The European Union is working on a new set of specifications for ID cards of its member states. The specification is set to be aligned on the ICAO MRTD (Machine Readable Travel Documents) one for passports. Announcing an aggressive planning, the European Parliament expects member states to start issuing new ID documents within the next two years, replacing the existing 250 different types of ID cards currently issued by the European member states issued to their citizens and permanent residents. In addition, current cardholders will have to replace their cards within five or ten years according to their degree of security. As of now, it is estimated that around 80 million ID cards in the EU are not machine readable and do not contain biometric data.
The new ID documents will be compliant with the ID-1 format with a machine readable zone, include a contactless chip that will carry the cardholder’s photo and two fingerprints, and it will have to bear EU symbols in addition to national ones. Gerard Deprez, project Rapporteur for the European Parliament, declared that this Regulation does not allow the creation of a European biometric database, as biometric elements will be kept by governments only during the needed time between enrolment and card issuance. He adds that access and usage of biometric data will be strictly controlled.
At the same time, a project in on the table to revise the EU’s Visa Information System (VIS) and to bring interoperability between Entry-Exit System, Visa Information System, European Travel Information and Authorization System, the Schengen Information System, and the European Criminal Records Information System for Third Country Nationals, thanks to an increased use of biometrics. The European Union Agency for Fundamental Rights (FRA) says that fingerprint data should be protected from misuse by adequate safeguards and that the biometrics of certain vulnerable populations, including children, the elderly and those with disabilities may be less reliable. This move will lead to the creation of the Common Identity Repository (CIR), merging previously separate systems tracking migration, travel and crime, set to unify records on over 350 million people, almost all non-EU citizens in the Schengen area. It will also include data on some EU citizens. Per its design, CIR will aggregate both identity records (names, dates of birth, passport numbers, and other identification details) and biometrics (fingerprints and facial scans) and make its data available to all border and law enforcement authorities.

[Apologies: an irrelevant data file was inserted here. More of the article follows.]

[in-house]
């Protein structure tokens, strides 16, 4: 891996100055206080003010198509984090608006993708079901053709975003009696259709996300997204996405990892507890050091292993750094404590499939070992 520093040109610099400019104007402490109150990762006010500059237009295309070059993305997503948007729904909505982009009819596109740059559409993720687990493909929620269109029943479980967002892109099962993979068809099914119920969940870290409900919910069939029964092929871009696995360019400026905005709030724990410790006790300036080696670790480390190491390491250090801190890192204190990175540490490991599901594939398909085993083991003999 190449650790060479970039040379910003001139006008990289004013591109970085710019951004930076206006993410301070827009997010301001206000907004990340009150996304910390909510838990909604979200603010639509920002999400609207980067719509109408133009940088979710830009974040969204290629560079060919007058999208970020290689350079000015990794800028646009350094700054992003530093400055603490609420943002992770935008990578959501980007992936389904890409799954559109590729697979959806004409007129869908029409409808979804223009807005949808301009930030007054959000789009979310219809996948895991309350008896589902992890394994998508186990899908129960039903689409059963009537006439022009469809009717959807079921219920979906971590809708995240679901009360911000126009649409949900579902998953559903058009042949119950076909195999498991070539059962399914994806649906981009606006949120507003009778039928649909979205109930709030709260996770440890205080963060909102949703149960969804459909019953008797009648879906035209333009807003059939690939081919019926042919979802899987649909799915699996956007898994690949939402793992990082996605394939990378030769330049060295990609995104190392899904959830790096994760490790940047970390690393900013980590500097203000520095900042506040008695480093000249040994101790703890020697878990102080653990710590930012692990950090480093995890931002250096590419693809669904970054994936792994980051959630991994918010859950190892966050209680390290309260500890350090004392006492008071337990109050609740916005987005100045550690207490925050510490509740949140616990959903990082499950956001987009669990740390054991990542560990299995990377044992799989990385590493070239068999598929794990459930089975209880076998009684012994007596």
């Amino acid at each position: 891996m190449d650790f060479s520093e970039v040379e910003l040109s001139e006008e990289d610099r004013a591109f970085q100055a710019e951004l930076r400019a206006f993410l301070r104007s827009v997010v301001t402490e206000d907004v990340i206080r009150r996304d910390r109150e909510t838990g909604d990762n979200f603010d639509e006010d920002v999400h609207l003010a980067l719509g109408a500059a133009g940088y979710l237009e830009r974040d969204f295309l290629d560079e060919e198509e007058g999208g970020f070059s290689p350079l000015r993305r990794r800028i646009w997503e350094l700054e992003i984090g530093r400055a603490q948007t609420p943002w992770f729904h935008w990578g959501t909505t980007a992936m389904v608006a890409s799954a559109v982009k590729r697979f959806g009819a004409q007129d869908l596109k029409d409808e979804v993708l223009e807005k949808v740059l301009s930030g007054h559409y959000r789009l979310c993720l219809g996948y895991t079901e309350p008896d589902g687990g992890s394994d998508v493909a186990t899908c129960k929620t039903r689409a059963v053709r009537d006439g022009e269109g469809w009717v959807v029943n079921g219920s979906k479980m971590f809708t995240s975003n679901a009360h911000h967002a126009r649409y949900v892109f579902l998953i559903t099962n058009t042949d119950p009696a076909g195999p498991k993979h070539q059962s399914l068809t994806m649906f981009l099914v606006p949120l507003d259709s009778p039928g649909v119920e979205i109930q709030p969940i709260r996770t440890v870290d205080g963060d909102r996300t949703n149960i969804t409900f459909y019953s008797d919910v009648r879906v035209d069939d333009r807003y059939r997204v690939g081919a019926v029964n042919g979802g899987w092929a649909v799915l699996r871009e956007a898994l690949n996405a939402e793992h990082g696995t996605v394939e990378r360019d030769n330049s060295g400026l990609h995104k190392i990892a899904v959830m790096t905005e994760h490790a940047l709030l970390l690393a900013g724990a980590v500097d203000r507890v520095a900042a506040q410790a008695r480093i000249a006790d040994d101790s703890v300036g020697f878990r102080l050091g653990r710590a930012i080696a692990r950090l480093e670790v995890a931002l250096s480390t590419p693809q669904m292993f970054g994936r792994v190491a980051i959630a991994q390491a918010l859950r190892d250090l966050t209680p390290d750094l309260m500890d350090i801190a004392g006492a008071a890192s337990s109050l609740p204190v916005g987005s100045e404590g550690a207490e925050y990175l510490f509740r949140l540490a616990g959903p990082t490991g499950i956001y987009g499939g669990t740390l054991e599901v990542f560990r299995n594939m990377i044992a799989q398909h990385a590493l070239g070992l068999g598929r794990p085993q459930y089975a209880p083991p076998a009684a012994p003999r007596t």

Consequently, privacy advocates are criticizing the project, calling CIR's creation as the “point of no return” in creating “a Big Brother centralized EU state database.” According to ZDNet, “Once up and running, CIR will become one of the biggest people-tracking databases in the world, right behind the systems used by the Chinese government and India’s Aadhar system.” According to news organization Politico Europe, “the database will grant officials access to a person’s verified identity with a single fingerprint scan.” Questions remain open as whether such a database is an appropriate answer to the identified need and is event compliant with EU principles and regulations including GDPR, which states that personal data must be “collected for specific, explicit and legitimate purposes and not further processed in a manner that is incompatible with those purposes.”